Mets GM Brodie Van Wagenen has cited the bullpen, center field, and the starting rotation as key areas the team needs to address heading into the 2020 season. But could payroll limitations get in the way?
Asked on Monday at the GM Meetings in Scottsdale, Ariz. if the Mets would be willing to exceed the $208 million luxury tax for 2020, Van Wagenen bobbed and weaved a bit.
"Our goal is to identify what the acquisition costs are of players and then make recommendations to the ownership group that we think are going to put the team in the best situation to succeed," Van Wagenen explained. "So we will do that. And if the luxury tax threshold becomes something we have to consider, then we will talk about it at that time."
At present, the Mets have $126 million committed to the payroll for 2020. But when you add in the combined salary of roughly $48 million that is expected to get paid to their arbitration-eligible players, that number climbs to $174 million. Their current expected luxury tax 40-man roster payroll, per Cot's Baseball Contracts, is $187.6 million.
Among the key players due to receive arbitration raises are Noah Syndergaard and Edwin Diaz (who Van Wagenen said shortly after the season were almost certainly not getting traded), and Michael Conforto (whose future Van Wagenen discussed Monday, when he suggested he was also staying put).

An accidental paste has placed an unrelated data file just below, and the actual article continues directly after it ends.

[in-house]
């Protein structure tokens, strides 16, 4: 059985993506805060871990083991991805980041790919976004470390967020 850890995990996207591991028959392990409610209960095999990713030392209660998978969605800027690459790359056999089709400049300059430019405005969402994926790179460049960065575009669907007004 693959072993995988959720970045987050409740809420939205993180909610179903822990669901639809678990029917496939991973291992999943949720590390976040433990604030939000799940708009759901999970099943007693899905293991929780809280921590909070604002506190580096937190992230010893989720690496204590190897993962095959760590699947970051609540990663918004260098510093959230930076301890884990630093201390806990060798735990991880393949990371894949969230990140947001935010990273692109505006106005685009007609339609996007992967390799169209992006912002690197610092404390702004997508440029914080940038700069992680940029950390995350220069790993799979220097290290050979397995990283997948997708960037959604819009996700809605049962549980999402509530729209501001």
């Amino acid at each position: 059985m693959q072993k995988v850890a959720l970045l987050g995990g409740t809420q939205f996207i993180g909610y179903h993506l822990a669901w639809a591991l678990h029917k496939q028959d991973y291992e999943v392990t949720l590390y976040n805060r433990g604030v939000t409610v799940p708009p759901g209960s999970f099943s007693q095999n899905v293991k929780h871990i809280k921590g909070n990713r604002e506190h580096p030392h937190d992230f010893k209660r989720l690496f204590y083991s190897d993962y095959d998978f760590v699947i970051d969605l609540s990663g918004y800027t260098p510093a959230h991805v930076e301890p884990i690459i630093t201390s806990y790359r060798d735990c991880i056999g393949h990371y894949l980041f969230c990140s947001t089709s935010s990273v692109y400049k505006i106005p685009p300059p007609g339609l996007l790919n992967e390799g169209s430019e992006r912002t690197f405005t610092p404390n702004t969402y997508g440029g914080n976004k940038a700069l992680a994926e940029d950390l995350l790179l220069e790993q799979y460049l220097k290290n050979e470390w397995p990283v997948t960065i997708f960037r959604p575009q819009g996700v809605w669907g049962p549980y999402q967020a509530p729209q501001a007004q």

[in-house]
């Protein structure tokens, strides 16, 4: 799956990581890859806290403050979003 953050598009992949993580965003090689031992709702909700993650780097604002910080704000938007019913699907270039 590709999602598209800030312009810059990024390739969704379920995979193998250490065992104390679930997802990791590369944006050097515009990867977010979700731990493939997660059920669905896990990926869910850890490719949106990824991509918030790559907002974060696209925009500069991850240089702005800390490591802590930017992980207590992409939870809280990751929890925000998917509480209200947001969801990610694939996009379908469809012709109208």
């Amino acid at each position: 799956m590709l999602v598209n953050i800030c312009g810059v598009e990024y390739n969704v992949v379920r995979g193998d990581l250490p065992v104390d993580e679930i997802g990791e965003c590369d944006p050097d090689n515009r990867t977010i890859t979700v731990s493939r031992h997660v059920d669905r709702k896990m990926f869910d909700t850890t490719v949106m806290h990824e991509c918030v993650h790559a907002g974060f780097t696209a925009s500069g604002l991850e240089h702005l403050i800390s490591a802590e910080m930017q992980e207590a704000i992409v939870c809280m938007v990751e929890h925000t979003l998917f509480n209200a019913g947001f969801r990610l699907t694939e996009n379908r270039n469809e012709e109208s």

If the Mets want to properly address the three key areas Van Wagenen cited (and potentially other areas), it could be hard to do so without exceeding the luxury tax. And if they dip their toe in the water on a potential blockbuster acquisition such as Red Sox OF Mookie Betts, exceeding the luxury tax would basically be forced upon them.
Additionally, because the luxury tax (also known as the competitive balance tax) is calculated using each player's average annual value, front-loading or back-loading contracts would not allow a team to find a loophole around it.
Since the Mets have not exceeded the luxury tax threshold since the new rules went into effect before the 2003 season, their penalty in 2020 as a potential first-time offender would be minimal. Per the rules, a first-time offender must pay a 20 percent tax on every dollar their payroll exceeds the threshold.
For example, if the Mets' luxury tax payroll in 2020 wound up being $217 million, they would pay a 20 percent tax on the $9 million they went over.
As things currently stand, the Mets have only $69.4 million committed to payroll for 2021 -- when Yoenis Cespedes and David Wright are among those coming off the books. That number drops to $56.2 million in 2022 and $50.7 million in 2023. The Mets currently have zero committed to payroll for 2024 and beyond.
Since the Mets' payroll situation clears up significantly in 2021 and beyond, they should conceivably be able to exceed the luxury tax in 2020 before easily dropping back under the threshold in 2021.